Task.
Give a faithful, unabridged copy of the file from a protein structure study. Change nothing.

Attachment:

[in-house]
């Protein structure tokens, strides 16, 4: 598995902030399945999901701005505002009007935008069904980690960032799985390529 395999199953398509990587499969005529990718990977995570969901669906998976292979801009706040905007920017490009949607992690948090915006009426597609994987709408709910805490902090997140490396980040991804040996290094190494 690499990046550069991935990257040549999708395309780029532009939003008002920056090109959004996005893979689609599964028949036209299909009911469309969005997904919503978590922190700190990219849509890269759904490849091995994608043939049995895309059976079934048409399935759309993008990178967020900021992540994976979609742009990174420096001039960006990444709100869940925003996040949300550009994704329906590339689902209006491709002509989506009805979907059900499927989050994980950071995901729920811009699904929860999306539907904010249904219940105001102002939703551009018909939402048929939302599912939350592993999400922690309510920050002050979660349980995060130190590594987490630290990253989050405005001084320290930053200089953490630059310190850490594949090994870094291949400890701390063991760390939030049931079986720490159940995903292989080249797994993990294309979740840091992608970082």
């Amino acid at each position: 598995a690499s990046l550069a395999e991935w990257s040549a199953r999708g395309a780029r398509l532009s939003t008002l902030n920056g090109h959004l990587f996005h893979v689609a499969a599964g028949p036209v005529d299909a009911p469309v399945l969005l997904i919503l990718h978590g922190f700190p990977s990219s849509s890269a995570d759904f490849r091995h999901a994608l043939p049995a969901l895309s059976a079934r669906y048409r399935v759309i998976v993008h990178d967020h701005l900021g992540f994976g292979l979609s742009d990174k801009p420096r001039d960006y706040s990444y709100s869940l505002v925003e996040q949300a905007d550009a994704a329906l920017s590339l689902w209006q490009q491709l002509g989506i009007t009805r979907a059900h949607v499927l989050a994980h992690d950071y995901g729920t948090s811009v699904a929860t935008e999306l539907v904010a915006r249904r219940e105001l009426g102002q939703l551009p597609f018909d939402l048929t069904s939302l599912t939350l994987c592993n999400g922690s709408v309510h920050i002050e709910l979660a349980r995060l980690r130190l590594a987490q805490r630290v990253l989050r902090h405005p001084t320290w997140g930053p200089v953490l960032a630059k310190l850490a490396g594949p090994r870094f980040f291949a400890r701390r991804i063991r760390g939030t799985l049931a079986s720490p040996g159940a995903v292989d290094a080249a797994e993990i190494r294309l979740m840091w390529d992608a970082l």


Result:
[in-house]
């Protein structure tokens, strides 16, 4: 598995902030399945999901701005505002009007935008069904980690960032799985390529 395999199953398509990587499969005529990718990977995570969901669906998976292979801009706040905007920017490009949607992690948090915006009426597609994987709408709910805490902090997140490396980040991804040996290094190494 690499990046550069991935990257040549999708395309780029532009939003008002920056090109959004996005893979689609599964028949036209299909009911469309969005997904919503978590922190700190990219849509890269759904490849091995994608043939049995895309059976079934048409399935759309993008990178967020900021992540994976979609742009990174420096001039960006990444709100869940925003996040949300550009994704329906590339689902209006491709002509989506009805979907059900499927989050994980950071995901729920811009699904929860999306539907904010249904219940105001102002939703551009018909939402048929939302599912939350592993999400922690309510920050002050979660349980995060130190590594987490630290990253989050405005001084320290930053200089953490630059310190850490594949090994870094291949400890701390063991760390939030049931079986720490159940995903292989080249797994993990294309979740840091992608970082």
């Amino acid at each position: 598995a690499s990046l550069a395999e991935w990257s040549a199953r999708g395309a780029r398509l532009s939003t008002l902030n920056g090109h959004l990587f996005h893979v689609a499969a599964g028949p036209v005529d299909a009911p469309v399945l969005l997904i919503l990718h978590g922190f700190p990977s990219s849509s890269a995570d759904f490849r091995h999901a994608l043939p049995a969901l895309s059976a079934r669906y048409r399935v759309i998976v993008h990178d967020h701005l900021g992540f994976g292979l979609s742009d990174k801009p420096r001039d960006y706040s990444y709100s869940l505002v925003e996040q949300a905007d550009a994704a329906l920017s590339l689902w209006q490009q491709l002509g989506i009007t009805r979907a059900h949607v499927l989050a994980h992690d950071y995901g729920t948090s811009v699904a929860t935008e999306l539907v904010a915006r249904r219940e105001l009426g102002q939703l551009p597609f018909d939402l048929t069904s939302l599912t939350l994987c592993n999400g922690s709408v309510h920050i002050e709910l979660a349980r995060l980690r130190l590594a987490q805490r630290v990253l989050r902090h405005p001084t320290w997140g930053p200089v953490l960032a630059k310190l850490a490396g594949p090994r870094f980040f291949a400890r701390r991804i063991r760390g939030t799985l049931a079986s720490p040996g159940a995903v292989d290094a080249a797994e993990i190494r294309l979740m840091w390529d992608a970082l």